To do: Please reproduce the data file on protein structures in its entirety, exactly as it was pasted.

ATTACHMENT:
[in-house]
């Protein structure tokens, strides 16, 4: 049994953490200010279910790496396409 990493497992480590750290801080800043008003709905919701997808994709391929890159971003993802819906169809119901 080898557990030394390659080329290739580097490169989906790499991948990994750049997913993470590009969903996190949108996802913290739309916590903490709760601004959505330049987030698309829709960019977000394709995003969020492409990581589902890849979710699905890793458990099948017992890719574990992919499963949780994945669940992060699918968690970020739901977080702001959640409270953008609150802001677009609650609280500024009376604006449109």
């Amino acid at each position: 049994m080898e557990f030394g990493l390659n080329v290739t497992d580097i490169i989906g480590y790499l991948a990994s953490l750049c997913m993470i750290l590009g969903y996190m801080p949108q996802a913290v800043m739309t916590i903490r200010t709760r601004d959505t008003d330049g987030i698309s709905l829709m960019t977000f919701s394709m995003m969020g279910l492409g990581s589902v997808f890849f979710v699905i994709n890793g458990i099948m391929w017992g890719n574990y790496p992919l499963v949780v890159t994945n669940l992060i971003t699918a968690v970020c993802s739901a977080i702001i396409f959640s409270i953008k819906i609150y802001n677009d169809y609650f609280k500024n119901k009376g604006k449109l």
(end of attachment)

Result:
[in-house]
């Protein structure tokens, strides 16, 4: 049994953490200010279910790496396409 990493497992480590750290801080800043008003709905919701997808994709391929890159971003993802819906169809119901 080898557990030394390659080329290739580097490169989906790499991948990994750049997913993470590009969903996190949108996802913290739309916590903490709760601004959505330049987030698309829709960019977000394709995003969020492409990581589902890849979710699905890793458990099948017992890719574990992919499963949780994945669940992060699918968690970020739901977080702001959640409270953008609150802001677009609650609280500024009376604006449109």
């Amino acid at each position: 049994m080898e557990f030394g990493l390659n080329v290739t497992d580097i490169i989906g480590y790499l991948a990994s953490l750049c997913m993470i750290l590009g969903y996190m801080p949108q996802a913290v800043m739309t916590i903490r200010t709760r601004d959505t008003d330049g987030i698309s709905l829709m960019t977000f919701s394709m995003m969020g279910l492409g990581s589902v997808f890849f979710v699905i994709n890793g458990i099948m391929w017992g890719n574990y790496p992919l499963v949780v890159t994945n669940l992060i971003t699918a968690v970020c993802s739901a977080i702001i396409f959640s409270i953008k819906i609150y802001n677009d169809y609650f609280k500024n119901k009376g604006k449109l």